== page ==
Methods Top

Following the local research ethics committee approval and an informed written patient consent, 80 adult subjects of ASA I or II, scheduled for elective orthopedic or general surgical procedures were included in the study. Patients were excluded if they were older than 60 years, had a body weight more than 150% of their ideal body weight using Broca's index, neurologic disease, endocrine disorders, psychiatric illness, hearing defect, or a history of drug abuse and those on drugs with sedative or central nervous system effects. Patients were randomly allocated using an online research randomizer ( into 4 groups (20 patients each). Forty-five minutes before surgery, patients were admitted to an isolated quiet room in the operating theater suite. Ambient temperature was kept at 21-24°C. Subjects were monitored with an electrocardiograph (ECG), noninvasive blood pressure, peripheral pulse oximetry (SpO 2 ), and spectral entropy (Datex-Ohmeda S/5 Anaesthesia Monitor, Helsinki, Finland). An entropy sensor was applied to the patients' forehead according to the manufacturer's specifications and passed the initial impedance check. The spectral entropy plug-in module calculated state entropy (SE) and response entropy (RE) variables. An anesthesiologist used the OAA/S [Table 1] to measure the sedation depth clinically. [2] After resting for a minimum of 5 min and before injection of premedication, baseline heart rate, mean arterial pressure, RE, SE, and OAA/S were obtained for each patient. Patients were then premedicated with either saline (control group) or midazolam 0.02, 0.04, and 0.06 mg/kg intramuscularly in the deltoid muscle. After premedication, at 10, 20, and 30 min, OAA/S scores, the hemodynamic and entropy data were recorded. An observer who was blinded to the patient allocation recorded all data. To minimize potential observer bias, another investigator, blinded to entropy values and treatment plan, performed all OAA/S assessments. The RE and SE at each OAA/S score were calculated by averaging 3 values immediately before OAA/S score assessment.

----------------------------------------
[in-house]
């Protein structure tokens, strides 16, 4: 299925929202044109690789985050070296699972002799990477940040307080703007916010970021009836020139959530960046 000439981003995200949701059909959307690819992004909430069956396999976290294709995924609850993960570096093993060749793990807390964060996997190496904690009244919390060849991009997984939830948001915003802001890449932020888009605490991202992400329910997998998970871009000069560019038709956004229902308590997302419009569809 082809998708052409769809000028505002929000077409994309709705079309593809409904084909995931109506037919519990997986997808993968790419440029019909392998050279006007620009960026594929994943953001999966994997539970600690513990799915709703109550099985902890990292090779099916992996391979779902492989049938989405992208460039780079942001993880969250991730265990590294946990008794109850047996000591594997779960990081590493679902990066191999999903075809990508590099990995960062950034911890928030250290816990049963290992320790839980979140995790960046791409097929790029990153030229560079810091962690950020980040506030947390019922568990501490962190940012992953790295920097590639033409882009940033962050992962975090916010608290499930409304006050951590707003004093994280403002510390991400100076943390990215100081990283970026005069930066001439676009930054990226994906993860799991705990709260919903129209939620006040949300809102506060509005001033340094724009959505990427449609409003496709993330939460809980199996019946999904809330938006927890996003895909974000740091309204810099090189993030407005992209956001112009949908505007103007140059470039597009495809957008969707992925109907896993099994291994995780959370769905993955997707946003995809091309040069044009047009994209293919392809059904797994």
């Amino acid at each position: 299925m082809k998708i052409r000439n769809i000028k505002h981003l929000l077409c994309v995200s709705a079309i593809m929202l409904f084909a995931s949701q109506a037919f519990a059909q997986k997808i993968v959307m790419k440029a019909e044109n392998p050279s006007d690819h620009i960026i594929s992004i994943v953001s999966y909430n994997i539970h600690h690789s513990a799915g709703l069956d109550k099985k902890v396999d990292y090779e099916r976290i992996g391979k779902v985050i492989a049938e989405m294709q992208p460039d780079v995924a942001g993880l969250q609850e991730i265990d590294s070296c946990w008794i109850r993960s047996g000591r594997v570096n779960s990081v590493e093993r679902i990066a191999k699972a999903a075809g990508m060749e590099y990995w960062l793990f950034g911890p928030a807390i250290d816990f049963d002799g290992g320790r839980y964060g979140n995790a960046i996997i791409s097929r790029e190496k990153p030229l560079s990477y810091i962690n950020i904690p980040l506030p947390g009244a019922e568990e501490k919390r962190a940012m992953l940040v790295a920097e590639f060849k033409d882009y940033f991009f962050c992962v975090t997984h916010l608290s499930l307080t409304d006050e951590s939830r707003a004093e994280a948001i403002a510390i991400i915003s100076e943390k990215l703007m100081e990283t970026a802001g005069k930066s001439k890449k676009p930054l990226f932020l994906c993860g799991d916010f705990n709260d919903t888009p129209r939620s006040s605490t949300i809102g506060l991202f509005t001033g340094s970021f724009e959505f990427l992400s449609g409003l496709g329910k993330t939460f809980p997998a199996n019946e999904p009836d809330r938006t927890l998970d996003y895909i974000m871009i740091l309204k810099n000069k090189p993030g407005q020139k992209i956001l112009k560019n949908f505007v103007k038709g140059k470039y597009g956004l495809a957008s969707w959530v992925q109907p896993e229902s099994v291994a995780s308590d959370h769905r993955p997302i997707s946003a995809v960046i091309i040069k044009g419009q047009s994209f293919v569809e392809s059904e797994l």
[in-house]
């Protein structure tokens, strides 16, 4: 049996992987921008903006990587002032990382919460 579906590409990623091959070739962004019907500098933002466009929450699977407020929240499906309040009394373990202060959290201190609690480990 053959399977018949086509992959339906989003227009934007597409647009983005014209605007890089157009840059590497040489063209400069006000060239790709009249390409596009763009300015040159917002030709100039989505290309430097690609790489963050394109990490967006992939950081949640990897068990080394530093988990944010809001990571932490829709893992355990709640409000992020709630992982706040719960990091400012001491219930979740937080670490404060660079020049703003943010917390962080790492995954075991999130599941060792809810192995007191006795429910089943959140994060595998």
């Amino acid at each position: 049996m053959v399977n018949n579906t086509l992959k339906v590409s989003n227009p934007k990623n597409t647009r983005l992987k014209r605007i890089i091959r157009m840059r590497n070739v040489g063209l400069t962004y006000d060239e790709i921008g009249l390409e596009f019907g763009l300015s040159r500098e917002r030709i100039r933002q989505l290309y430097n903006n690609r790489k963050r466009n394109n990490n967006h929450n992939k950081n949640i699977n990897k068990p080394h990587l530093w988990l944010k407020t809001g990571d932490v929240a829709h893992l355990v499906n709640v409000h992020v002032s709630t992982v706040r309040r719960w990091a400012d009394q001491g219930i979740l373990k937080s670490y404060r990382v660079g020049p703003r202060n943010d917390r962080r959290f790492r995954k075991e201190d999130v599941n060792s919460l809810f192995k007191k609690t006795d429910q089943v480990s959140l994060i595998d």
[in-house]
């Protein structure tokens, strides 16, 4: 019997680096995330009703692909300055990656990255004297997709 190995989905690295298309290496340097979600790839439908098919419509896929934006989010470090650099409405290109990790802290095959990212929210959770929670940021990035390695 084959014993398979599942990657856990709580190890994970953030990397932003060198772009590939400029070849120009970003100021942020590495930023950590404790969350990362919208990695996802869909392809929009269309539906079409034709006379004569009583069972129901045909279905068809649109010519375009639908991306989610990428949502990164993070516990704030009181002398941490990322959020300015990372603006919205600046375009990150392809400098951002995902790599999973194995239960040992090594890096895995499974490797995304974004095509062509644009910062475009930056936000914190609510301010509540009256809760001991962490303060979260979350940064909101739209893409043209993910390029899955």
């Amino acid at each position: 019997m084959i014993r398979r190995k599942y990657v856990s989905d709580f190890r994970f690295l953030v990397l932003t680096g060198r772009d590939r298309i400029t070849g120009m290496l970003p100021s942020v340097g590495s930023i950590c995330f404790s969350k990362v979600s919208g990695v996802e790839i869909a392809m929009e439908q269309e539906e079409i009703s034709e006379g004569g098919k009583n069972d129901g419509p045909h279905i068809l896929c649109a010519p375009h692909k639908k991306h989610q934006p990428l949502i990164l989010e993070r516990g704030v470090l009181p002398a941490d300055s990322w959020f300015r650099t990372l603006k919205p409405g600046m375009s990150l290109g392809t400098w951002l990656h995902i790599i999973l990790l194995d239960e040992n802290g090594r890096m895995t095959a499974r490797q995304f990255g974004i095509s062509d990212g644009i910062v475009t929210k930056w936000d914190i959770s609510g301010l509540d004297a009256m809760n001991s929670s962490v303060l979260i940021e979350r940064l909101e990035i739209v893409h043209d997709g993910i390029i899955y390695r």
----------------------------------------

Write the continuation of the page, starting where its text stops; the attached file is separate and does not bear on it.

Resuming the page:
Table 1: Observer's assessment of alertness/sedation

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Data analysis

Data were analyzed using Statistica software version 7.0 for windows (Statsoft, Inc. Tulsa, USA). After testing for normal distribution using the Kolmogorov-Smirnov test, the demographic data were analyzed using one-way analysis of variance or Chi-square analysis as appropriate. Entropy values and OAA/S scores were compared at different doses of midazolam using Kruskal-Wallis analysis of variance on ranks with post hoc analysis. Spearman Rank-order correlation analysis was performed to evaluate the relationship between the doses of midazolam and the different measures of sedation. It was also used to examine the relationship between OAA/S and RE and SE components of entropy. To evaluate the significance between the obtained Spearman rank correlations, the method described by Steiger [10] was used. A P value<0.05 was considered significant.

The ability of spectral entropy to predict the depth of sedation using the OAA/S was evaluated using P K OAA/S . P K is the probability that an indicator correctly predicts the depth of sedation. An indicator that predicts perfectly the depth of sedation has a P K value of 1.0, whereas an indicator that performs no better than chance has a P K value of 0.5. The mathematical basis of P K was described by Smith et al. [11] To compute the P K, the RE and SE entropy scores were analyzed as the predicting variables and the OAA/S scale was the value of the variable to be predicted. The P K computed in this case is the estimate of the probability that the RE or SE will correctly predict the OAA/S score. The jack-knife method was used to compute the standard error of the P K estimate. P K calculations were performed with Excel software using a custom spreadsheet macro, PKMACRO, and were compared using PKDMACRO. Smith and colleagues developed both the macros. [11]

  Results Top

Our study included 34 females and 46 males, with age ranging between 21 and 50 years, a mean height of 167 ± 14 cm, and weight of 72 ± 11 kg. There were no significant differences in all demographic characteristics between the 4 groups.